Web Accessibility Policy Making:
An International Perspective
This document is an excerpt from the G3ict White Paper “Web Accessibility Policy Making: An International Perspective,” (Revised Edition 2012) researched and edited by Nirmita Narasimhan of Centre for Internet & Society, India, in collaboration with accessibility and disability policy experts from around the world. The paper seeks to identify some of the initiatives and best practices which have been adopted by 14 countries and the European Union as a first step towards policy formulation for countries.
The EU has adopted a charter of fundamental rights and an action plan designed to protect the rights of persons with disabilities and extend accessibility of IT products and services including web accessibility. The EU has also issued communications and adopted resolutions as well as action plans with the aim of providing increased accessibility to public websites and content as well as increased availability of IT products and services to persons in the EU. While guidelines comply with WCAG, the implementation of the same is still in progress. Further, applicability is still restricted to public sector agencies, products and services. The EU community has signed and ratified the UNCRPD but has neither signed nor ratified the Optional Protocol.
The EU has several provisions for ensuring the accessibility of its institutions and websites.
Issued in 2001, this was followed by a Council Resolution of 25 March 2002 on the ‘eEurope Action Plan 2002: Accessibility of public websites and their content,' which stressed on the need for web accessibility in European institutions.
i2010 Strategy Framework:
Launched in 2005, this was the EU policy framework for information society and media and aimed at promoting "the positive contribution that information and communication technologies (ICT) can make to the economy, society and personal quality of life". This framework also comprised the European Commission's Communication on e-Accessibility, which proposed a set of policies to foster e-Accessibility and exhorted its members and stakeholders to take voluntary positive action for making ICT products and services accessible to persons with disabilities and older persons in Europe.
Commissioned in 2007, this report assessed the then prevailing status of the e-Accessibility situation in the member states; state of development of the policy in member states; and the future needs of a new policy or enhancements into current policy. The report of the Meacc Study states that only a small fraction of EU wide public websites conform to WCAG 1.0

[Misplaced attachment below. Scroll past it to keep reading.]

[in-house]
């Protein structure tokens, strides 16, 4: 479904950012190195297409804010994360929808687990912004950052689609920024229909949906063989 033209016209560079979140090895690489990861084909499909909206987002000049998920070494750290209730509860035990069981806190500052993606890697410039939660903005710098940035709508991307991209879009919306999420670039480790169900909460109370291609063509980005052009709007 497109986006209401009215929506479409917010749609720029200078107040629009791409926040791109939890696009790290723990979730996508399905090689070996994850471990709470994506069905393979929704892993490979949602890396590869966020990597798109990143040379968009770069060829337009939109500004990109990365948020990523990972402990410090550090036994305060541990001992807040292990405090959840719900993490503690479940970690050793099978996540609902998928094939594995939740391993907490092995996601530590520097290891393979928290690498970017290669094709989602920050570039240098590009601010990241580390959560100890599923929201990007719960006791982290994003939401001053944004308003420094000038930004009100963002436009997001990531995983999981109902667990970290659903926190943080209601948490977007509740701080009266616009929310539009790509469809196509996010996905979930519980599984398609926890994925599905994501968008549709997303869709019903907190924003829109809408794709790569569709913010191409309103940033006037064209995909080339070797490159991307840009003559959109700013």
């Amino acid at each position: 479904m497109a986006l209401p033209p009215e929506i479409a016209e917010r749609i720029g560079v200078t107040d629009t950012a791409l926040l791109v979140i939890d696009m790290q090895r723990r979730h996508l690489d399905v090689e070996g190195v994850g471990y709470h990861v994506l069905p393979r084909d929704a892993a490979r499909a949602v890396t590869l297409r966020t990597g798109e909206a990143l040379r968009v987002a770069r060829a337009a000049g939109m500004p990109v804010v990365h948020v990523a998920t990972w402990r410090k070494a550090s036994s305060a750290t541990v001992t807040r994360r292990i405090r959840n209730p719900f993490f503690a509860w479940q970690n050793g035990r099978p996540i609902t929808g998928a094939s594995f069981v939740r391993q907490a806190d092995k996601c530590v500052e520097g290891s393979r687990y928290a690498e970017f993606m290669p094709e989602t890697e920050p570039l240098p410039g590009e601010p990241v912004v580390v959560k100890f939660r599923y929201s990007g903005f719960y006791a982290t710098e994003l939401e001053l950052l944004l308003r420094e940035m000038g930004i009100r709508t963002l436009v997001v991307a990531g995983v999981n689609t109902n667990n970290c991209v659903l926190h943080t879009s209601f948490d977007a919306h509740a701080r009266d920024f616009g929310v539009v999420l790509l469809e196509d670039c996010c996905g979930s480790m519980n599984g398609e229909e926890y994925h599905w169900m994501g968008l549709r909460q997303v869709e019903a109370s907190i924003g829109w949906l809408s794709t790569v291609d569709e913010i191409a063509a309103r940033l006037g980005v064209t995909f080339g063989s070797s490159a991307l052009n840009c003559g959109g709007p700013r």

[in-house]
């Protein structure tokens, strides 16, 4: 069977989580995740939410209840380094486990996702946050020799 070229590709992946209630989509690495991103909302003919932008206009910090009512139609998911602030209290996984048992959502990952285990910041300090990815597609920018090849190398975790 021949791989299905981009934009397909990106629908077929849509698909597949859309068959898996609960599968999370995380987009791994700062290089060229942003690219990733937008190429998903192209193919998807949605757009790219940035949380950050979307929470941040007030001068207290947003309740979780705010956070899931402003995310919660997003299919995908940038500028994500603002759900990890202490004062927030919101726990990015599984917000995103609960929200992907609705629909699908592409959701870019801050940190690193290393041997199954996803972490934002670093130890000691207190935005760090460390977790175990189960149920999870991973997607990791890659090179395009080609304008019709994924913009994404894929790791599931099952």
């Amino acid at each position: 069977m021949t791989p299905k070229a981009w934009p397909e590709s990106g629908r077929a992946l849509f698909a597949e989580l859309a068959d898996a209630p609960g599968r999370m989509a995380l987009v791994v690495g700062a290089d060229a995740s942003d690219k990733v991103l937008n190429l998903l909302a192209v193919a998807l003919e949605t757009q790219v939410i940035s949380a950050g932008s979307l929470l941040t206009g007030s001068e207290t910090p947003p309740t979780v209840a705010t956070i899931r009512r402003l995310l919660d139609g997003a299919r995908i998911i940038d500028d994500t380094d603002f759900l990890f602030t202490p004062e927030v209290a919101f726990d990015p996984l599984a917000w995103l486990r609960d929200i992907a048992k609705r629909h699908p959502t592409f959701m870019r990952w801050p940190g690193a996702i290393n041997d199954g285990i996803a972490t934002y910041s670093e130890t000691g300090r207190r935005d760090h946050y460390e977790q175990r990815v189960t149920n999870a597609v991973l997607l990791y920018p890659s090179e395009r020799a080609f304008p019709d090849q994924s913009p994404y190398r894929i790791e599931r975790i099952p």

2. Compliance with WCAG:
The plan fully complies with the WCAG 1.0 Guidelines but has not yet been implemented.
The resolution and action plan are applicable to public sector websites and their content in European Commission Member States and in European institutions.
4. Protocol for evaluating and monitoring:
In connection with the implementation of the eEurope Action Plan 2002 in the area of "Participation for all in the knowledgebased society," the High Level Group on Employment and the Social Dimension of the Information Society (ESDIS), which was composed of representatives from all the Member States, was mandated to monitor developments in the area. An eAccessibility expert group was set up to support the work of the High Level Group. The eAccessibility expert group has provided written and oral input to a review of progress of the Member States' adoption and implementation of the WCAG. This review describes a variety of approaches, plans and methods for using the Guidelines. The eAccessibility expert group has also agreed to organize a monitoring exercise among the 15 Member States. The eAccessibility expert group has played a role in identifying examples of good practice. Examples of such practice can be cited in areas that relate to the development and dissemination of information, training of personnel, monitoring of websites for compliance with the Guidelines, the improvement of existing websites, promotion of best practice, and the provision of support and assistance mechanisms for Web content developers.5. Links: